Eritrea rich in natural resources but still not food and water secured

Eritrea, a small country along the western margin of the Red Sea, is enriched in metallic deposits like gold, silver and basemetal deposits. Besides this, the country has huge geothermal energy resources, associated with all the five volcanoes located within the Danakil graben, waiting to be exploited. The only setback for the country is the rainfall, that is very low and there are no large watersheds either. This typically shows that even though a country has economical deposits, lack of water drives the country into poverty. The country thus heavily depends on other countries for food with the current food imports exceeding 46%. Similarly the land for cultivation is quite large, exceeding 16000 km2. But only about 5000 km2 land is under cultivation for obvious reason. Over the years the per capita water requirement is falling gradually, and the current value is about 1300 m3/y. Apparently the country’s GDP too will show a downward trend when the economic status is not sound. The country’s GDP has fallen from 1.3% in 2013 to 0.3% in 2015.

But the country has abundant natural energy in the form heat from the active volcanoes. Interestingly, (apart from the rainfall) the thermal regime of Eritrea is more or less similar to New Zealand. In fact Eritrea has more number of active volcanoes compared to New Zealand. While New Zealand is able to supports its electricity needs from geothermal power plants, Eritrea is yet to take off in developing its energy sources. The main crux of the issue that the ministry or the government of Eritrea or the financial aid banks such as ADB, in general, should realise is the country’s water and energy security. With secured water supply, the country can be food secured and the rest of the issues will be solved once the population get adequate food and energy supply. Food items the country imports include wheat, fruits, rice and vegetables. Not only humans, even the farm animals, that render support to the 6 million people also starve due to inadequate supply of water. How can a country sustain itself with aper capita income of US$ 403/y !!. The average per-capita electricity consumption is 49 kWh, which is far below the per capita electricity consumption of neighbouring countries like Ethiopia and Egypt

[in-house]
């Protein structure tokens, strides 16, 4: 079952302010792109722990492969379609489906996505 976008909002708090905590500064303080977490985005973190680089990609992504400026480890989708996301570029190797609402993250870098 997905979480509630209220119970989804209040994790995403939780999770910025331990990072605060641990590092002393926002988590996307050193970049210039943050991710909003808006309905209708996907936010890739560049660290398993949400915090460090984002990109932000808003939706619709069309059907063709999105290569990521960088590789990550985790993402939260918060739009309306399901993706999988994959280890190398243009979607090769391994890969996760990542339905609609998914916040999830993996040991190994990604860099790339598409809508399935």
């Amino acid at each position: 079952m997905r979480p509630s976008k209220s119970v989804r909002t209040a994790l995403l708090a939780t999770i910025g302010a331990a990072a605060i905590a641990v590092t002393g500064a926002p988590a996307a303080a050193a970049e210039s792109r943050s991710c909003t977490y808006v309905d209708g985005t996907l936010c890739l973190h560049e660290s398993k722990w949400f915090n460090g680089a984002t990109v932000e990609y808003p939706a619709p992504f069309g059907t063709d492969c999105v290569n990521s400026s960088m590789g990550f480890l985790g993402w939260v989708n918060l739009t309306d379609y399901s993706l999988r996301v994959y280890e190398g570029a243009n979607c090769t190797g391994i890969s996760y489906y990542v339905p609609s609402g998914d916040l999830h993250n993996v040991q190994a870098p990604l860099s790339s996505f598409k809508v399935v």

While the Tendaho geothermal site is estimated to generate minimum of 127 MWe (1x 109 kWh) of electricity the geothermal sites around Alid, Nabro, Dubbi and MusaAli volcanoes should be able to generate much greater quantity of electricity. This energy can be utilized to generate fresh water from the Red Sea to support agricultural activity of the country. Once water is available, then all other issues can be solved.

Eritrea is in the aid list of several financial lending institutions. But the priorities of these institutions are misplaced. It has been stated that these institutions will create opportunities to agricultural schools and women in alternate income generating activities; help to increase the requisite skills and technology to build resilience in the rural Eritrean community to address the negative impact of recurrence of drought on food security and livelihood. Sounds illogical. Such activities can not be taught to a person who is starving!!. The solutions are clear and bold… puts all the efforts to develop the geothermal energy of the country. The geothermal technology is ripe and within a short period of 5 years the country can stand on its own skills and generate income from its land and mineral resources. The country is located over a hot spot…the Danakil depression….no one can deny this. Then why priority is not give to develop this energy source? True with Djibouti as well!! Difficult to understand the financial institutions’ aid policies.